First and foremost, that rain you’ve heard so much about? It’s not so much the rain itself as it is the dreary skies above. Portland gets about 36 inches per rainfall each year, which sounds like a lot until you consider that New York City gets nearly 47 inches per year, or that Miami gets a whopping 62 inches annually. The difference is that Portland experiences precious few downpours—and far more showers throughout the day. In between showers, most of us live with moody gray skies or blissful sun breaks.

And as spring turns to summer or summer turns to fall, Portland enjoys mostly pleasant weather. September and early October—noted for crisp mornings and sunny afternoons—are some of the nicest months of the year for late-season or early-fall hiking, paddling, biking, and other outdoor activities around Portland and throughout Oregon.

Winter in Portland could be a whole lot worse, too. Snowfall is rare and typically short-lived when it does arrive, and nighttime lows rarely dip below freezing. You’ll put up with a lot of rain, but winter doesn’t stop most Portlanders from going about their daily lives—they just might need to bundle up a bit when they head out.

Con: Seasonal affective disorder (S.A.D.)

While it’s technically true that winter in Portland is mild, that doesn’t account for the dreary nature of the season—and the impact that has on the people who move here.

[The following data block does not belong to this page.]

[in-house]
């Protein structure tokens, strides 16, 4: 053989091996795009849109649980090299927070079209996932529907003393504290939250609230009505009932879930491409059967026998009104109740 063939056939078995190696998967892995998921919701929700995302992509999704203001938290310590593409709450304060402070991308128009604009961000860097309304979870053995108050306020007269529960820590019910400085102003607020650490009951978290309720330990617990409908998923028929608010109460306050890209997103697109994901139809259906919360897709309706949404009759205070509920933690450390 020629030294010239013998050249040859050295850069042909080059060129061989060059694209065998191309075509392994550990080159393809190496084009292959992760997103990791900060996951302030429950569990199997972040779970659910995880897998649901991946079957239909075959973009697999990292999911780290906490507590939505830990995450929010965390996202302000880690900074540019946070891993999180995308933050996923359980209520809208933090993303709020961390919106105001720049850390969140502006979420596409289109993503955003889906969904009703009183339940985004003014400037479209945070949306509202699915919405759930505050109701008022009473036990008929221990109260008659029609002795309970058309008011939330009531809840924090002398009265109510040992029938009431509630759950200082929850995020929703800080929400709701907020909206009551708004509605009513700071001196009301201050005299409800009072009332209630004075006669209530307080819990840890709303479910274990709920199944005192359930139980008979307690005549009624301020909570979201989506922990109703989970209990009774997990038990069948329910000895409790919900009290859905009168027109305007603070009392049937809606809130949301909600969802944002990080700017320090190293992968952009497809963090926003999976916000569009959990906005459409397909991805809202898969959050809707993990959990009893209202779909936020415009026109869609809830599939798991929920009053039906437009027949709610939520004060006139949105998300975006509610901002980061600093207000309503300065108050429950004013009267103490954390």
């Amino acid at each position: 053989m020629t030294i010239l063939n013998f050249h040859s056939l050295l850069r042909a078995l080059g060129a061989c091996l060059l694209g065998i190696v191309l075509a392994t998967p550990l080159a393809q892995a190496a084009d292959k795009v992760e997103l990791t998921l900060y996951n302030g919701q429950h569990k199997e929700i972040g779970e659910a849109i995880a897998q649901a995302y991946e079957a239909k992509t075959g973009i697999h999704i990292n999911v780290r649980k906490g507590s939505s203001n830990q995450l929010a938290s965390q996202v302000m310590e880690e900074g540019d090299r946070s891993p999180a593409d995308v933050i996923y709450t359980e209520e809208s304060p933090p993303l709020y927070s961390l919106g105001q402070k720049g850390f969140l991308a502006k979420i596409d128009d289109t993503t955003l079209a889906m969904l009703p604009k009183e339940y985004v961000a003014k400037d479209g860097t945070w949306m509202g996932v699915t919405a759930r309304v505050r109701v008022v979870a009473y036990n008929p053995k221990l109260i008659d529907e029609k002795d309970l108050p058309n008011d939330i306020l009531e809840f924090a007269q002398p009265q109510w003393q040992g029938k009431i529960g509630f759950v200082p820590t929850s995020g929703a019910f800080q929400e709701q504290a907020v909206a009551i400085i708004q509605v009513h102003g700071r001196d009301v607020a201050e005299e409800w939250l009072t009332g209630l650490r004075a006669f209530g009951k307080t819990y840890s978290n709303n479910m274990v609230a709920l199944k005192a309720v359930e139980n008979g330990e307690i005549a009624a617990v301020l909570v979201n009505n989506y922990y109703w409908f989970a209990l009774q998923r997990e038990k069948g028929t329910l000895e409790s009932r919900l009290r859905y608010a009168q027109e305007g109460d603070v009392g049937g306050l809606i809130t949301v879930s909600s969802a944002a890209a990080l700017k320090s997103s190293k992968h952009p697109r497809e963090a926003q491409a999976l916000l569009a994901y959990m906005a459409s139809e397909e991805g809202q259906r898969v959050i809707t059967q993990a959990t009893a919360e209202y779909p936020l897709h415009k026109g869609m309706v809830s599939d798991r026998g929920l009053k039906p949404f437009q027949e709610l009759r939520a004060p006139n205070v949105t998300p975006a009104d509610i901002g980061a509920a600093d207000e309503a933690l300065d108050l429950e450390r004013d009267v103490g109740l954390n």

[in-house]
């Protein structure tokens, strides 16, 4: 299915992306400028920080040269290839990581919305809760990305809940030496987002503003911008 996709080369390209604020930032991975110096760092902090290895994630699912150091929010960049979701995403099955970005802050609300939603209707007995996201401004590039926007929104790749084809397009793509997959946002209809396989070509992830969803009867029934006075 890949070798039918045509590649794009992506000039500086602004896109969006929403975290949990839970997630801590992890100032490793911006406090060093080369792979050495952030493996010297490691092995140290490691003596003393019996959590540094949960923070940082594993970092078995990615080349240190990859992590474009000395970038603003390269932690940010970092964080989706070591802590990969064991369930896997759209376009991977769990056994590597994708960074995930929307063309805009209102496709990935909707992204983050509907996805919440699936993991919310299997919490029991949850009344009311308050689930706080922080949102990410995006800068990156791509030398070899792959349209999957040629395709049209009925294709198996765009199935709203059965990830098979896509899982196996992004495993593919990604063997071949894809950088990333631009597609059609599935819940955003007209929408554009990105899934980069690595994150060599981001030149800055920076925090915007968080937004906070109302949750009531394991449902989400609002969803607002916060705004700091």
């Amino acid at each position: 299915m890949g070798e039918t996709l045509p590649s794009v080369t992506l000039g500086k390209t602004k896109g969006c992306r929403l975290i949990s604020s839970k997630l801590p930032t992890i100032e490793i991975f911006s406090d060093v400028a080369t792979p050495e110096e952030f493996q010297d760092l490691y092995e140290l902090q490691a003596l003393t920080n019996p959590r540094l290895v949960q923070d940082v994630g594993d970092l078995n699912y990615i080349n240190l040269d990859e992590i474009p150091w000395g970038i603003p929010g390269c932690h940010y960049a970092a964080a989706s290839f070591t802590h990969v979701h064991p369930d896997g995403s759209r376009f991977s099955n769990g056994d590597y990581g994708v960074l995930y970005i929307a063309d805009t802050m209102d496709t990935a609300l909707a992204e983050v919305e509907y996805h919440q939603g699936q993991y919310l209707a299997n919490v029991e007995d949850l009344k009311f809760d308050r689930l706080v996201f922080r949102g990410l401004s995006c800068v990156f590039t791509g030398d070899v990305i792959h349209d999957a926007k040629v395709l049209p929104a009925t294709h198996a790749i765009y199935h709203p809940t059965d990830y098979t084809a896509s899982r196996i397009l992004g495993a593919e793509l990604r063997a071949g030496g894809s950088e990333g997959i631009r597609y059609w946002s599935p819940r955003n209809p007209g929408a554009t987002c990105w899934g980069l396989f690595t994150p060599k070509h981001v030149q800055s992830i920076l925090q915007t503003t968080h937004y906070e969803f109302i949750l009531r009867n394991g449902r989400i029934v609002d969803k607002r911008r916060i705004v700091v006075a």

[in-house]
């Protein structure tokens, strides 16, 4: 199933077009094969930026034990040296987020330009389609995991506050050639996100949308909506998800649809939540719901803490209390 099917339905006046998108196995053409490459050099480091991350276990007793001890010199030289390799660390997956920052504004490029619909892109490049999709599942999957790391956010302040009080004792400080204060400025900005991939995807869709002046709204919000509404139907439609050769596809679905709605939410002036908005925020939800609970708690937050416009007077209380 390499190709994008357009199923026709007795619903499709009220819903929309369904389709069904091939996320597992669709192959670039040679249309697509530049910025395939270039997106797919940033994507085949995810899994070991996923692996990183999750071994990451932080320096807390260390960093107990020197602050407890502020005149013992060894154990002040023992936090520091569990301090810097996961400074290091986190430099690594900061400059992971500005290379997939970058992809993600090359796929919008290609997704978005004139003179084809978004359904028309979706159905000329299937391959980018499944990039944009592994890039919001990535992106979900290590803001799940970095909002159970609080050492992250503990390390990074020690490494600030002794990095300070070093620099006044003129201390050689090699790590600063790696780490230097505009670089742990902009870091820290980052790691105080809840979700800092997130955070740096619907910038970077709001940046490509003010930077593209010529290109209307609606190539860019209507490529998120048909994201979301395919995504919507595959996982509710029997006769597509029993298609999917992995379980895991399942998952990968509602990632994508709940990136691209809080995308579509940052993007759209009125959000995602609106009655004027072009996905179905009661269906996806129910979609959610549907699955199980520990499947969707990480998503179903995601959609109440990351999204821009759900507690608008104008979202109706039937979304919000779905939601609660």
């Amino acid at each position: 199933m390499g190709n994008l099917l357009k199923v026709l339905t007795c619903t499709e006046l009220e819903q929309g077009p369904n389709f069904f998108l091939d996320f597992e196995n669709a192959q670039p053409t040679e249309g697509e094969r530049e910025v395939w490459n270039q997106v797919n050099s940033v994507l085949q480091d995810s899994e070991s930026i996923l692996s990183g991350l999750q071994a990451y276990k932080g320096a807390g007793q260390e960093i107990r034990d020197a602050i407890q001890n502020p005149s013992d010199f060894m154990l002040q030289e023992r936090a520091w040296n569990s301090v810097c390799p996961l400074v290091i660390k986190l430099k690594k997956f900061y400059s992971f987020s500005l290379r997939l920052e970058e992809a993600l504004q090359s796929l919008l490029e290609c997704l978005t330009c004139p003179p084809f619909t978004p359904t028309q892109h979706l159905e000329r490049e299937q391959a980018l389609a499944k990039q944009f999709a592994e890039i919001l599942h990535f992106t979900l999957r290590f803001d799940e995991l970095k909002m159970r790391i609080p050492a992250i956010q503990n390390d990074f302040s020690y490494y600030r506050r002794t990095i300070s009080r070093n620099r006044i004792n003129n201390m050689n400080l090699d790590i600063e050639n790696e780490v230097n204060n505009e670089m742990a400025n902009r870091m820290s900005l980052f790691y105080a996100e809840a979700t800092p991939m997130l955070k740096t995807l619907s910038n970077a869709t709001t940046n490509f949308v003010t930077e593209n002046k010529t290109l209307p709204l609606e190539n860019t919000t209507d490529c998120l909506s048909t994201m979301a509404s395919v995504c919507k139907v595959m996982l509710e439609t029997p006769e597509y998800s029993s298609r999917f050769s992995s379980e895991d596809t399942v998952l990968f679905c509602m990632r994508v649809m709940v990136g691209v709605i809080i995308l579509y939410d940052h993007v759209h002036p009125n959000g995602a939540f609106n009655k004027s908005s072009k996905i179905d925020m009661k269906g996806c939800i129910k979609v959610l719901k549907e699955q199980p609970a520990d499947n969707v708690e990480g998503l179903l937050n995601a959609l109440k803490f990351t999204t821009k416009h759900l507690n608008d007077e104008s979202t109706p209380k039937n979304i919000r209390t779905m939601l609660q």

There are stretches of fall and winter, especially in November, December, and January, where you may go several days without seeing the sun. In its place, an omnipresent gray cloud cover hangs over the city’s skies like a fitted bedsheet—lending a muted vibe to an otherwise vibrant community.

It’s the kind of weather that inspires Portland residents to cope with seasonal affective disorder (S.A.D.)—basically, a listless, “blah”-like depression brought on by the arrival of winter. We all feel it in some way, and we all have our own ways of coping—like making an extra effort to see our friends and loved ones or investing in a light box that mimics the sunlight we so desperately crave.

Chances are good you’ll feel the blues as winter approaches, but it doesn’t have to become a debilitating experience as you adjust to your new home.

Pro: An outstanding arts and culture scene

Blue Portland sign from 30

Portland is home to a local arts and culture scene that offers something for all residents. The Oregon Symphony, for instance, performs work by classical composers—along with legendary film scores. Powell’s City of Books hosts author readings almost every night of the week. The Portland’5 Centers for the Arts is a collection of venues in the heart of the city that host standup comedians, dance troupes, touring musicians, and a host of other performers throughout the year. And the list goes on.

Of course, world-class talent doesn’t always show up on the biggest stages or under the brightest lights. Mississippi Studios is an intimate venue that routinely hosts up-and-comers alongside established musicians, while Last Thursday is a summertime celebration along Alberta Street that shows off the work of local artists, handcrafted goods from neighborhood vendors, and other slices of homegrown Portland.